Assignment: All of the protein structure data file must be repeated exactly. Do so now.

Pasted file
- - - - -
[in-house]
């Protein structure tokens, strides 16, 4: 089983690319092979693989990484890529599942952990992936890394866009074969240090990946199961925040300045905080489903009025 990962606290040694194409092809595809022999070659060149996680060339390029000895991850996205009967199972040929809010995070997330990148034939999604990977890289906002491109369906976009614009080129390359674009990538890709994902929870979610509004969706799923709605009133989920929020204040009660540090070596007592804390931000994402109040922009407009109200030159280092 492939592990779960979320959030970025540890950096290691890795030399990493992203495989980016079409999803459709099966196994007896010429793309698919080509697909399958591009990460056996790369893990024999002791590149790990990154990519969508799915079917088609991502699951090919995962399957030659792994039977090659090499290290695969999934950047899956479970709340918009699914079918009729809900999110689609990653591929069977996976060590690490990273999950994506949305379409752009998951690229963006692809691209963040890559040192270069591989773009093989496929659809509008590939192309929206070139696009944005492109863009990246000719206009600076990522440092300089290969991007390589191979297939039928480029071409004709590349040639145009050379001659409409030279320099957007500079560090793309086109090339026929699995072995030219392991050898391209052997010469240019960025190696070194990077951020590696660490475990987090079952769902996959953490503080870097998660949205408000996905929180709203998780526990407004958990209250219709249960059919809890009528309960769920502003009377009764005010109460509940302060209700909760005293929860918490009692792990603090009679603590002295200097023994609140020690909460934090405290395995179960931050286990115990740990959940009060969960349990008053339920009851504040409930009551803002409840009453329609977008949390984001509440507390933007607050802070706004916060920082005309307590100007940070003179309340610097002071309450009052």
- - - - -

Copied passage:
[in-house]
């Protein structure tokens, strides 16, 4: 089983690319092979693989990484890529599942952990992936890394866009074969240090990946199961925040300045905080489903009025 990962606290040694194409092809595809022999070659060149996680060339390029000895991850996205009967199972040929809010995070997330990148034939999604990977890289906002491109369906976009614009080129390359674009990538890709994902929870979610509004969706799923709605009133989920929020204040009660540090070596007592804390931000994402109040922009407009109200030159280092 492939592990779960979320959030970025540890950096290691890795030399990493992203495989980016079409999803459709099966196994007896010429793309698919080509697909399958591009990460056996790369893990024999002791590149790990990154990519969508799915079917088609991502699951090919995962399957030659792994039977090659090499290290695969999934950047899956479970709340918009699914079918009729809900999110689609990653591929069977996976060590690490990273999950994506949305379409752009998951690229963006692809691209963040890559040192270069591989773009093989496929659809509008590939192309929206070139696009944005492109863009990246000719206009600076990522440092300089290969991007390589191979297939039928480029071409004709590349040639145009050379001659409409030279320099957007500079560090793309086109090339026929699995072995030219392991050898391209052997010469240019960025190696070194990077951020590696660490475990987090079952769902996959953490503080870097998660949205408000996905929180709203998780526990407004958990209250219709249960059919809890009528309960769920502003009377009764005010109460509940302060209700909760005293929860918490009692792990603090009679603590002295200097023994609140020690909460934090405290395995179960931050286990115990740990959940009060969960349990008053339920009851504040409930009551803002409840009453329609977008949390984001509440507390933007607050802070706004916060920082005309307590100007940070003179309340610097002071309450009052």